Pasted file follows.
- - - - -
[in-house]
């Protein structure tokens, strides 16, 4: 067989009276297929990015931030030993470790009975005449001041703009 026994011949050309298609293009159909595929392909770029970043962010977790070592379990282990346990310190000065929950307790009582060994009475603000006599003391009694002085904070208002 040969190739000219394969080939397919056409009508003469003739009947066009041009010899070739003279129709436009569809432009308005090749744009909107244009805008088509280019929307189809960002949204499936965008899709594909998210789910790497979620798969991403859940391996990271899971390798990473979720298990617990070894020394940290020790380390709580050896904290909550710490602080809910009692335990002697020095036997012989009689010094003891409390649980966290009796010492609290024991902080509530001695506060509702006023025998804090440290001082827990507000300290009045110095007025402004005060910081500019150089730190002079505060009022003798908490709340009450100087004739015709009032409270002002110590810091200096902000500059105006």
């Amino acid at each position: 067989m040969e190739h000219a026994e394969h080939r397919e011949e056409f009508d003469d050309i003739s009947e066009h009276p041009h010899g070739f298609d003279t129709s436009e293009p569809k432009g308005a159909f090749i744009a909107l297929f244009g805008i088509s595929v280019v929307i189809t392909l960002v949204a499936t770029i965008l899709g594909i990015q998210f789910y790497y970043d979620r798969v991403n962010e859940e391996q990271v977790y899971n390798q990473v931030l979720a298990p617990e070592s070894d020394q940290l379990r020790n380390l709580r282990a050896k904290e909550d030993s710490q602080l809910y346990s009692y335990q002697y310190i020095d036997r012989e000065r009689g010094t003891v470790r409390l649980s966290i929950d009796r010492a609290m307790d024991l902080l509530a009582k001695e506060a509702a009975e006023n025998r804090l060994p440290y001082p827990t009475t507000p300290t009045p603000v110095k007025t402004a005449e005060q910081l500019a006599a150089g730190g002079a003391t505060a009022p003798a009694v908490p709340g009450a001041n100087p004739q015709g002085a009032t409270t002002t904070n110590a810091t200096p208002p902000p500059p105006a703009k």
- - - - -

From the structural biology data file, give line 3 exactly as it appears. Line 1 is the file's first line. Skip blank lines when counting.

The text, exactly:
């Amino acid at each position: 067989m040969e190739h000219a026994e394969h080939r397919e011949e056409f009508d003469d050309i003739s009947e066009h009276p041009h010899g070739f298609d003279t129709s436009e293009p569809k432009g308005a159909f090749i744009a909107l297929f244009g805008i088509s595929v280019v929307i189809t392909l960002v949204a499936t770029i965008l899709g594909i990015q998210f789910y790497y970043d979620r798969v991403n962010e859940e391996q990271v977790y899971n390798q990473v931030l979720a298990p617990e070592s070894d020394q940290l379990r020790n380390l709580r282990a050896k904290e909550d030993s710490q602080l809910y346990s009692y335990q002697y310190i020095d036997r012989e000065r009689g010094t003891v470790r409390l649980s966290i929950d009796r010492a609290m307790d024991l902080l509530a009582k001695e506060a509702a009975e006023n025998r804090l060994p440290y001082p827990t009475t507000p300290t009045p603000v110095k007025t402004a005449e005060q910081l500019a006599a150089g730190g002079a003391t505060a009022p003798a009694v908490p709340g009450a001041n100087p004739q015709g002085a009032t409270t002002t904070n110590a810091t200096p208002p902000p500059p105006a703009k």